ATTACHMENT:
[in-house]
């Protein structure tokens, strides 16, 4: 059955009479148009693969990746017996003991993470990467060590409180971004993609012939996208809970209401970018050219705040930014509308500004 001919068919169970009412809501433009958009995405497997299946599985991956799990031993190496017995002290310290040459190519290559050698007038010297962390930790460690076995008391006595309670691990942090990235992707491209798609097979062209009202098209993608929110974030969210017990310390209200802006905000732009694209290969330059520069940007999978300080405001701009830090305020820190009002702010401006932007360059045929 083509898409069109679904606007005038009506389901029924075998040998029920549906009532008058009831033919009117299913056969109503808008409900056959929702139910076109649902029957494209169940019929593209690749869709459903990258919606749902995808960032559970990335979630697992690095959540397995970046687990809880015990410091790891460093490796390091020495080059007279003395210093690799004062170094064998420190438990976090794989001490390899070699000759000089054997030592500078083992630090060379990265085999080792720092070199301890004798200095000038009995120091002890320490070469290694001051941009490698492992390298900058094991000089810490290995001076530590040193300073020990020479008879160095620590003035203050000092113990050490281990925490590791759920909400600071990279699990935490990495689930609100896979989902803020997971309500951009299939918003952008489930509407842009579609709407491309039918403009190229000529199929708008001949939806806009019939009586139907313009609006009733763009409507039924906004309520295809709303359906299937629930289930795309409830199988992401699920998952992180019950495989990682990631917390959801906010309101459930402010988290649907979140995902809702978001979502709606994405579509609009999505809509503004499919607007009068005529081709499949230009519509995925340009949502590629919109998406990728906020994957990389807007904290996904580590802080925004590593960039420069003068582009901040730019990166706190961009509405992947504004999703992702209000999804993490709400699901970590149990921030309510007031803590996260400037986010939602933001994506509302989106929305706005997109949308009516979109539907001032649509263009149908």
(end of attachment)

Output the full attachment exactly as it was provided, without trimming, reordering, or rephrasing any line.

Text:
[in-house]
């Protein structure tokens, strides 16, 4: 059955009479148009693969990746017996003991993470990467060590409180971004993609012939996208809970209401970018050219705040930014509308500004 001919068919169970009412809501433009958009995405497997299946599985991956799990031993190496017995002290310290040459190519290559050698007038010297962390930790460690076995008391006595309670691990942090990235992707491209798609097979062209009202098209993608929110974030969210017990310390209200802006905000732009694209290969330059520069940007999978300080405001701009830090305020820190009002702010401006932007360059045929 083509898409069109679904606007005038009506389901029924075998040998029920549906009532008058009831033919009117299913056969109503808008409900056959929702139910076109649902029957494209169940019929593209690749869709459903990258919606749902995808960032559970990335979630697992690095959540397995970046687990809880015990410091790891460093490796390091020495080059007279003395210093690799004062170094064998420190438990976090794989001490390899070699000759000089054997030592500078083992630090060379990265085999080792720092070199301890004798200095000038009995120091002890320490070469290694001051941009490698492992390298900058094991000089810490290995001076530590040193300073020990020479008879160095620590003035203050000092113990050490281990925490590791759920909400600071990279699990935490990495689930609100896979989902803020997971309500951009299939918003952008489930509407842009579609709407491309039918403009190229000529199929708008001949939806806009019939009586139907313009609006009733763009409507039924906004309520295809709303359906299937629930289930795309409830199988992401699920998952992180019950495989990682990631917390959801906010309101459930402010988290649907979140995902809702978001979502709606994405579509609009999505809509503004499919607007009068005529081709499949230009519509995925340009949502590629919109998406990728906020994957990389807007904290996904580590802080925004590593960039420069003068582009901040730019990166706190961009509405992947504004999703992702209000999804993490709400699901970590149990921030309510007031803590996260400037986010939602933001994506509302989106929305706005997109949308009516979109539907001032649509263009149908």